The Innovative Approaches to Literacy Program is a little-known program being run by the U.S. Department of Education, with a 26 million dollar budget, which is small change at the federal level. Its goals are to encourage the invention of programs for improving literacy levels in high-risk schools. Focus is divided between encouraging early reading skills in the young and motivating reading interest in older students, and it encourages this with competitive grants for innovators.
A recent recipient, CommonLit, bears a good look. CommonLit is a three-year-old educational technology (edtech) nonprofit with aims to use software and apps to encourage students to read more and read more efficiently. Students with accounts can track their reading and receive assignments that are tailor-made to their current reading level. Teachers and parents can track their progress and get tips about what needs reinforcing.
CommonLit includes its own library, which is full of donated and open-source content for all reading levels. Everything from fiction to current news. Users or educators can sort content by grade, genre, theme, or lexicon, which is a particularly useful metric. Perhaps unique among edtech softwares, they also allow users to print any material they need, which makes it more accessible to the millions of students without Internet at home.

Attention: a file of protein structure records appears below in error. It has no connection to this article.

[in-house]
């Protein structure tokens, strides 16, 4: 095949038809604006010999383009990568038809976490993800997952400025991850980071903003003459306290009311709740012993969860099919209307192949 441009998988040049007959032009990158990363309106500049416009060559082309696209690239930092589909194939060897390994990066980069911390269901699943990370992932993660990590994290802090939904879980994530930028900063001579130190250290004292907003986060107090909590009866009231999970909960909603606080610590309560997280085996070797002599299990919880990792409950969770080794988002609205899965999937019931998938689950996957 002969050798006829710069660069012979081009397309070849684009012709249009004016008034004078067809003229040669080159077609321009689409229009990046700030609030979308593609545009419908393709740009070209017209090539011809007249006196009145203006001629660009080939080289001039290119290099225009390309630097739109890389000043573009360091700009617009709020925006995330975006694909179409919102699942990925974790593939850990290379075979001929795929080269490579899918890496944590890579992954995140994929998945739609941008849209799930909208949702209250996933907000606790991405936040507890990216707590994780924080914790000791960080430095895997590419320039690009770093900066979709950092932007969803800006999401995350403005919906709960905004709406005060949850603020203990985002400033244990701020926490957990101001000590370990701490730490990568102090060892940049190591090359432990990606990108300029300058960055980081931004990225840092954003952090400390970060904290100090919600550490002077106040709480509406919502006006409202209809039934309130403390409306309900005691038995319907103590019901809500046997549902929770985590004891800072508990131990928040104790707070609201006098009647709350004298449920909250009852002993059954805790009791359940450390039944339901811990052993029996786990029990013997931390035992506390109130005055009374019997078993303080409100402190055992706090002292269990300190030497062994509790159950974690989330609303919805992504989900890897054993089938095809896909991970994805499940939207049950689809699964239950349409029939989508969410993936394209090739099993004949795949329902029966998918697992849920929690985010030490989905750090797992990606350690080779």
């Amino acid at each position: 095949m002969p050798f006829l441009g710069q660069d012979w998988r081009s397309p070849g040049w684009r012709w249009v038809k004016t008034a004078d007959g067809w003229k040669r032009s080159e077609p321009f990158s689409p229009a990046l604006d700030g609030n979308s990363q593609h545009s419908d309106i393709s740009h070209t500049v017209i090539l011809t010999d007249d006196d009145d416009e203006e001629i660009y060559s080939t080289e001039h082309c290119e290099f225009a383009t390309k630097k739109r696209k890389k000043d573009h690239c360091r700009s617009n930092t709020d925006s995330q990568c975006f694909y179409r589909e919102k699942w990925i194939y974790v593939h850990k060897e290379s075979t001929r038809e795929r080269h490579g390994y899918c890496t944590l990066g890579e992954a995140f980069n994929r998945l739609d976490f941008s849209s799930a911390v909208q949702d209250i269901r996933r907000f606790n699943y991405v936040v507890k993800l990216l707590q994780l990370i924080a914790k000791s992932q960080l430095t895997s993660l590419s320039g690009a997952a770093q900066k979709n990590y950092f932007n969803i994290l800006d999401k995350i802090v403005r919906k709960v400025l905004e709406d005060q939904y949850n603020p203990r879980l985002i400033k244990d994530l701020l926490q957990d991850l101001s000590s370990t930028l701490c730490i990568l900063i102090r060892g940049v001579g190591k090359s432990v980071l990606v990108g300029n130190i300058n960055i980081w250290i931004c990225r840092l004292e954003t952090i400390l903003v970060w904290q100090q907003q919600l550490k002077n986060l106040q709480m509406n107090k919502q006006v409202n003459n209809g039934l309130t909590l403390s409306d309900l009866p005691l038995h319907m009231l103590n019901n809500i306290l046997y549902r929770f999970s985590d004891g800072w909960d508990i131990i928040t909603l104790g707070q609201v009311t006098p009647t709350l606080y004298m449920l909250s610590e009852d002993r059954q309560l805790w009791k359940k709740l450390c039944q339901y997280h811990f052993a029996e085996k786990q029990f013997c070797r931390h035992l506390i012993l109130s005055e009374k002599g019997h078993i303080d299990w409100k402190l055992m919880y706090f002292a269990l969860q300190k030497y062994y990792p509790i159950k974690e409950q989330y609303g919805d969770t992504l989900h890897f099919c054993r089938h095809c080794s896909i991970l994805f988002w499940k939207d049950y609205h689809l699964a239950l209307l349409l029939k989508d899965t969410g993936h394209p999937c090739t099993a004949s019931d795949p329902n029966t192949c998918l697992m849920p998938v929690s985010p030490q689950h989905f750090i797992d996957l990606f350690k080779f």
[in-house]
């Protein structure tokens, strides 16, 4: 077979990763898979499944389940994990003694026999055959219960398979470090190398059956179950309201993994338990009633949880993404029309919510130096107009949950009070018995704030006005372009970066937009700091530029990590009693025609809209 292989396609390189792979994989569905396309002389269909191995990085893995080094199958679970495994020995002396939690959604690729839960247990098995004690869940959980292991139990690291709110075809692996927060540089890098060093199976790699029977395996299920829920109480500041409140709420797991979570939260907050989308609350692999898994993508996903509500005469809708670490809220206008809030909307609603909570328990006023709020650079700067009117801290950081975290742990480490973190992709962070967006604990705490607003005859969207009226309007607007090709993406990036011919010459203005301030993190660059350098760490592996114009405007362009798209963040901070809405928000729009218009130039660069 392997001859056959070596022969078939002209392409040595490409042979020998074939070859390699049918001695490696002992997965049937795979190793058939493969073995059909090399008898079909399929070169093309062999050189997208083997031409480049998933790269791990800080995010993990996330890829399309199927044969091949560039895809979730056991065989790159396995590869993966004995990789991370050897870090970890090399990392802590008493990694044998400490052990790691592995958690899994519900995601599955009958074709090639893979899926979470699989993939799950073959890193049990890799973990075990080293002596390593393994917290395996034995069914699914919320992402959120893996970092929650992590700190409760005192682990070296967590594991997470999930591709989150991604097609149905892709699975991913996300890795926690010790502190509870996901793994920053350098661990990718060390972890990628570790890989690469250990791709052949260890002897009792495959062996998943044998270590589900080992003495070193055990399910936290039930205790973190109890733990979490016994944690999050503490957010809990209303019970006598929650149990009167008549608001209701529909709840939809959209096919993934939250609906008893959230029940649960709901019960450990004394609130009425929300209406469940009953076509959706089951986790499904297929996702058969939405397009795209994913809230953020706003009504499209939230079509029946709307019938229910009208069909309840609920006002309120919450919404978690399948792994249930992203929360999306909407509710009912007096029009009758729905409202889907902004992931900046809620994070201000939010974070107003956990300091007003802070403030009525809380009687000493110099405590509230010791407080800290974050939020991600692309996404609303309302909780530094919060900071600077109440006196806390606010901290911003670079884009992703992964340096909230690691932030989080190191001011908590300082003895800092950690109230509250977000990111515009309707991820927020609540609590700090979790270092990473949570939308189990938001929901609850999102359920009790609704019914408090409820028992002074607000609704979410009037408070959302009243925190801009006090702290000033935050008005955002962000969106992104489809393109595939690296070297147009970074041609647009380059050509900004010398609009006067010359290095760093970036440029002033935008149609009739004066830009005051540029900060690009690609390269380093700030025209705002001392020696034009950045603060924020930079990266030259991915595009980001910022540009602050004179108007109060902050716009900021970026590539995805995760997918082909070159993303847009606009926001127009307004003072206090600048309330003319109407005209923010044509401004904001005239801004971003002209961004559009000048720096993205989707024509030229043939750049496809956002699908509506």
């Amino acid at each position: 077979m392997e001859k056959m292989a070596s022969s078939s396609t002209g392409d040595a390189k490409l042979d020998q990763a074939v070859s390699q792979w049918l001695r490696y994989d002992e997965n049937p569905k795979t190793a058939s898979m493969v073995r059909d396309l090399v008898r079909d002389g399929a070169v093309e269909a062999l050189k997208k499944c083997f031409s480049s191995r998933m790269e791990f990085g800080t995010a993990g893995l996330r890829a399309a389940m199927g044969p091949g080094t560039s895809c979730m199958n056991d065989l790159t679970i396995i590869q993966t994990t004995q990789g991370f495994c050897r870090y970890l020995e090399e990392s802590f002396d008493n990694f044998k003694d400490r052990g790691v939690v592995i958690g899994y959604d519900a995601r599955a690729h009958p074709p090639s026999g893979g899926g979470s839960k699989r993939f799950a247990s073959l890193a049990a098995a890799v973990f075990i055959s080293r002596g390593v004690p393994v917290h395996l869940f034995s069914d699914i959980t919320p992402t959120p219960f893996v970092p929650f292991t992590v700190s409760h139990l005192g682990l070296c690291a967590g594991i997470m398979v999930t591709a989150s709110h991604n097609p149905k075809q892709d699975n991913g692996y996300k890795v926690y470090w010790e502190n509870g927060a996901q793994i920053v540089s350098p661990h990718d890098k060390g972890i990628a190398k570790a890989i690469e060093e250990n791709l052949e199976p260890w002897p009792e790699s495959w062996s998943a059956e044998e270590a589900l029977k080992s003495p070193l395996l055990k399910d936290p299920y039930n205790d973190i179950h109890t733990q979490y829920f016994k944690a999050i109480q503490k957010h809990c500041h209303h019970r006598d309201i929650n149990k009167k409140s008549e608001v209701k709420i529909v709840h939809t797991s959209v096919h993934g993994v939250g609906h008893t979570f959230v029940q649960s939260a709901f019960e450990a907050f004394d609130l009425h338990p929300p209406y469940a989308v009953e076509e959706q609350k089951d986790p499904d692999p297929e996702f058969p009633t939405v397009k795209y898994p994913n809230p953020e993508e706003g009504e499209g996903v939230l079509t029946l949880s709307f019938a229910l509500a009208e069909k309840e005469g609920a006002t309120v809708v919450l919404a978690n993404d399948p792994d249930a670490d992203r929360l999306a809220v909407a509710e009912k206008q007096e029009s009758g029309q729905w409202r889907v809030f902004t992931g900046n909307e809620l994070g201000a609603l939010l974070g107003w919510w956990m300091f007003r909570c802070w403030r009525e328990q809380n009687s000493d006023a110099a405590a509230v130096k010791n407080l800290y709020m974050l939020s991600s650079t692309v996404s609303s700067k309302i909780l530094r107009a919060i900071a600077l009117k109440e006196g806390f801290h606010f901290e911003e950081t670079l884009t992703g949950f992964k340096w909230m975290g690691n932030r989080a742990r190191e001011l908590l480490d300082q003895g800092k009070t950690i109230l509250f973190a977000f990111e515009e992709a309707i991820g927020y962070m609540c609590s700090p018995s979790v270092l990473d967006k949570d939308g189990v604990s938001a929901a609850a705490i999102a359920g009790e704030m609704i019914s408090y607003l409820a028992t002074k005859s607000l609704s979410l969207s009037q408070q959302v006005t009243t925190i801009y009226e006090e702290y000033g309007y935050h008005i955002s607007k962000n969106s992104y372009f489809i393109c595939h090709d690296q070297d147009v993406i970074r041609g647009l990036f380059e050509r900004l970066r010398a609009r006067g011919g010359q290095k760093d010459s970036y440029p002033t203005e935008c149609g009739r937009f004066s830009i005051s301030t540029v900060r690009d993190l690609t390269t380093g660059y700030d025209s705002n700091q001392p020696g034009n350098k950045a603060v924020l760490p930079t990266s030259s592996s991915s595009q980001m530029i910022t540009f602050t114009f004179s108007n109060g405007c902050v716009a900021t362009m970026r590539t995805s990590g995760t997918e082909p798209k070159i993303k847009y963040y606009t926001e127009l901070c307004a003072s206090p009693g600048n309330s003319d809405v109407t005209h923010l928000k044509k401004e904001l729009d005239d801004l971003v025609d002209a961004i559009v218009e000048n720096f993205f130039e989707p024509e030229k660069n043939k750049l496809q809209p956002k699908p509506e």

What CommonLit hopes to do with the nearly $4 million grant they received from the DOE through the IALP is to make their content and service available completely free to any school, family, or student who needs it.
“We don’t want to put the best parts of our product behind a paywall,” said founder Michelle Brown, gently denouncing ‘freemium’ access platforms, which provide only a percentage of their features for free to end users.
As of this September, CommonLit reports more than 22,000 teachers signed up in more than 12,000 schools. The nonprofit is ready to expand, and the DOE grant means that they can bring more content to more who need it.